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UC Health Interview
Questions

31 Questions and Answers by Ryan Brunner

Published January 25th, 2019 | Ryan has over 10 years of experience interviewing
candidates in the healthcare, public service, and private manufacturing/distribution industries.
Job Interviews     Companies     Wellness     Healthcare Services    
Question 1 of 31
At UC Health we seek to hire individuals who have ambitions of growing their career. Where do you see yourself in 3-5 years?
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How to Answer
Every hiring manager would like to know that their investment of time and training will pay off. Assure the interviewer that you see this position as a long-term fit. How does this role with UC Health fit into your longer-term plans?
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Answer Examples
1.
At UC Health we seek to hire individuals who have ambitions of growing their career. Where do you see yourself in 3-5 years?
Every hiring manager would like to know that their investment of time and training will pay off. Assure the interviewer that you see this position as a long-term fit. How does this role with UC Health fit into your longer-term plans?

Ryan's Answer #1
"In 3-5 years I would like to see my career with UC Health include a path towards a leadership role. I am very keen on paving a long-term career in the healthcare services realm and would love the opportunity to do that here."
Ryan's Answer #2
"One of the attractive points of working for UC Health is that you care about the growth of your employees. I'm motivated to learn and am looking for a long-term fit. In 3-5 years I'd like to be grounded in the clinic, learn about this site, your patient base and earn certifications that would help the unit advance. Personally, I'd like to get involved in some of the local volunteer organizations. I speak Spanish, and I have an interest in urban outreach so it would be nice to do something formal in that context...health-education or fundraising."
2.
Healthcare service companies require strong organizational skills and attention to detail. How do you ensure that your work is properly organized, and highly accurate?
The success of the healthcare industry thrives on the accuracy of information, and organization. Talk to the interviewer about the ways that you ensure accuracy and organization in your day to day activities. Perhaps you use a particular app or software. Maybe you are a pen and paper person. Whatever your method, be sure to highlight that you are successful in organizing your day.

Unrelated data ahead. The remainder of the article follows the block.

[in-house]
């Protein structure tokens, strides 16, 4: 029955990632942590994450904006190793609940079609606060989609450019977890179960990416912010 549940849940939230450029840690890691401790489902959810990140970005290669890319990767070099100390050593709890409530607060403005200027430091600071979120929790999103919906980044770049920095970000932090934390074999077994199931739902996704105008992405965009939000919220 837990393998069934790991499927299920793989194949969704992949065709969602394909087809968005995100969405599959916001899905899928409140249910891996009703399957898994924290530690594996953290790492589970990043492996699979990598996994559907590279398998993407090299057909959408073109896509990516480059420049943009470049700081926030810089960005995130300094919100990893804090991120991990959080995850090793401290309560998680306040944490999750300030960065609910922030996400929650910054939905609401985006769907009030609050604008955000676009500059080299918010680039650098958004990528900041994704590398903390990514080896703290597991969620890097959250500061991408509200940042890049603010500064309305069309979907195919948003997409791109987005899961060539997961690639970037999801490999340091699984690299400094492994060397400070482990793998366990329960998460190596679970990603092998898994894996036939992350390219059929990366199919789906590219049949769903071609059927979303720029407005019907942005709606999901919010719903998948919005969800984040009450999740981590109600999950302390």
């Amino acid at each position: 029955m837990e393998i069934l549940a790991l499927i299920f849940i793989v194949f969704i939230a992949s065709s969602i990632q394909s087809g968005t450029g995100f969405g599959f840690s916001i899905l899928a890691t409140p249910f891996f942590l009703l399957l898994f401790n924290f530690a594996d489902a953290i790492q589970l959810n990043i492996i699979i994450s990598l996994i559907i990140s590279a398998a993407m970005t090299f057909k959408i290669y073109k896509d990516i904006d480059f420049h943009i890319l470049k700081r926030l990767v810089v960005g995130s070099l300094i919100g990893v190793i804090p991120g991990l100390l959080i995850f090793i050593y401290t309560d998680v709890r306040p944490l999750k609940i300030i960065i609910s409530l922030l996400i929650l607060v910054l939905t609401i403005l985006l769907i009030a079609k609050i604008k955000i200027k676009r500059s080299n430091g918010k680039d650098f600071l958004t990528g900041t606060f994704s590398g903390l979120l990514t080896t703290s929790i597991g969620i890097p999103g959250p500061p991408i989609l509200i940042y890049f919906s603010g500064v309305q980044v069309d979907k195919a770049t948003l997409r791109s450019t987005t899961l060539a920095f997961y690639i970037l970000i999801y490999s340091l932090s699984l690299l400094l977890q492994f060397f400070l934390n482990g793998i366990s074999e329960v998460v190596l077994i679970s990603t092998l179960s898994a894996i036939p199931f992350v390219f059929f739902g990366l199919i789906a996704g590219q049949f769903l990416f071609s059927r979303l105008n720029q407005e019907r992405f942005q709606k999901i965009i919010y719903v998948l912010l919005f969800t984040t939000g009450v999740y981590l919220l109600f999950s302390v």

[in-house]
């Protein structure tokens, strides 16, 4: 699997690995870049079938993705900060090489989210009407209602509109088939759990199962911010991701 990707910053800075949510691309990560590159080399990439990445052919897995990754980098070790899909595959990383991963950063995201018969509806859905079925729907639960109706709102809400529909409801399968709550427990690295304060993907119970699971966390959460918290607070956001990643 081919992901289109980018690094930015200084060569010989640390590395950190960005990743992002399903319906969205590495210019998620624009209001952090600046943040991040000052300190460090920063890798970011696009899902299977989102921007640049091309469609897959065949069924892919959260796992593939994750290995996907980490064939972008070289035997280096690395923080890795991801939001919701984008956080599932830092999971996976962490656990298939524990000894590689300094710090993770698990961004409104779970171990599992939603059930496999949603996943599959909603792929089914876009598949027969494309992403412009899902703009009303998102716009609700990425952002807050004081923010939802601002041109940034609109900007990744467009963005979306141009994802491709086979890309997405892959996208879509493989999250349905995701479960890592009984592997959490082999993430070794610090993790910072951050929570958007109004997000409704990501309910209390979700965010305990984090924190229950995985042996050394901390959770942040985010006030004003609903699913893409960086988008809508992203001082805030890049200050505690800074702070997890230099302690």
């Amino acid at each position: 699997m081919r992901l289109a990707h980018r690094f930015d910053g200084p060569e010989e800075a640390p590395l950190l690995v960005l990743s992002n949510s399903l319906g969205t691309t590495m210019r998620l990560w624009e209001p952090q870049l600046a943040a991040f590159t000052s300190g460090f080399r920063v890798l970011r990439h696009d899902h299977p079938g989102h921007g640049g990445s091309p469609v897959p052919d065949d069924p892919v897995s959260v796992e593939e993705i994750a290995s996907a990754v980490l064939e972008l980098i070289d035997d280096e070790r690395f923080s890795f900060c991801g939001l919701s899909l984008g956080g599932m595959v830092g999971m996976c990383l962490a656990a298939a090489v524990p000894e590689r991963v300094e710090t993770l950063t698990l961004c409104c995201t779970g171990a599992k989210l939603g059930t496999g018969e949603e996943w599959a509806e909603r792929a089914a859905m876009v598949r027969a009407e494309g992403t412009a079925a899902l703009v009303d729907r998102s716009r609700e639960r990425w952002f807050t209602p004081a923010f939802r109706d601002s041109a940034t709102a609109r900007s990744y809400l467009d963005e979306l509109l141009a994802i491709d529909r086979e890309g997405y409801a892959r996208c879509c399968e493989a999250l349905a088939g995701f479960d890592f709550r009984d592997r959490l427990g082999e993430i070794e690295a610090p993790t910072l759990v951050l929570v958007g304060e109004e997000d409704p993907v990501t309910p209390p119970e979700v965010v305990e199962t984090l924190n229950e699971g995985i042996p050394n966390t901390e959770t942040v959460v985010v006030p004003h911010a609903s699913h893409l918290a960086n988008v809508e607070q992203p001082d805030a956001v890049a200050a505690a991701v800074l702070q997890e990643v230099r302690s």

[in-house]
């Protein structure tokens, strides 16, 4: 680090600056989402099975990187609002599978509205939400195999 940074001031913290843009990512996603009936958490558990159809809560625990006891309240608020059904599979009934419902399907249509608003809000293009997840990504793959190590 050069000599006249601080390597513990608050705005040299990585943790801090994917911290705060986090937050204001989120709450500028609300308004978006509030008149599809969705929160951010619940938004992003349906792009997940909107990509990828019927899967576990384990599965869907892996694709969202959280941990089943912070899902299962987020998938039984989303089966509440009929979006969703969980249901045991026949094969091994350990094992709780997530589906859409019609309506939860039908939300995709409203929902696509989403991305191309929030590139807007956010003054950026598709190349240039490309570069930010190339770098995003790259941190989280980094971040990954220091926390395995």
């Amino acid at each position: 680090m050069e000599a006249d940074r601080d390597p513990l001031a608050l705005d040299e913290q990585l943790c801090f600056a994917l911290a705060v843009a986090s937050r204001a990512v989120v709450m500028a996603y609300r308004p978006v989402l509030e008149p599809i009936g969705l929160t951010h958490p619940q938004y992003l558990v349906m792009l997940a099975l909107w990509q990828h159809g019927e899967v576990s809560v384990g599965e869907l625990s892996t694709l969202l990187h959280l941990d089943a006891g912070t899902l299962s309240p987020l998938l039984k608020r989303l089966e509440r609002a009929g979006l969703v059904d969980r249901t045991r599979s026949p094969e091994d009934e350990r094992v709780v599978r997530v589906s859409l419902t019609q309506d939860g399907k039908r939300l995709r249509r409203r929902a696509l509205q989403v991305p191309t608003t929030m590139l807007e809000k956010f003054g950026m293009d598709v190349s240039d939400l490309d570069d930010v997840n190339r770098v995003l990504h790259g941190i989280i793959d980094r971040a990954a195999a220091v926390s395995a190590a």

Ryan's Answer #1
"I am a highly detailed person, and I thrive on having a high level of organization in my day. This organization includes my scheduling, paperwork, and more. If I am offered a position with UC Health you will never find me to be disorganized! I utilize my Outlook calendar and set alerts for myself for deadlines and important activities. My documentation is strong as well."
Ryan's Answer #2
"I'm a bit of a nerd. I carry around a notebook and write down important facts if I think there is a chance I will forget them. But this is usually just for transitions. Every clinic I've ever worked in has its way of communicating and recording facts, so I put time and attention into using the system the people around me are using. That way its easier to transition care and the patient has all their info in the same place. My notebook saves me when I'm swamped, but I try to be efficient and put info directly into the [group record/EMR/chart] when I can."
3.
What type of work environment do you dislike working in?
Are you pretty flexible in your ability to work in most environments? Have you experienced a position where the atmosphere wasn't conducive to your productivity? Be sure to know the type of situation offered in this position prior, to the interview. If you aren't completely clear on the workplace environment or culture, kindly ask the interviewer to expand on the work environment for you.

Ryan's Answer #1
"I can be productive in most work environments, so long as the mentality is positive and teamwork is encouraged. I cannot work in an environment that feels negative or toxic."
Ryan's Answer #2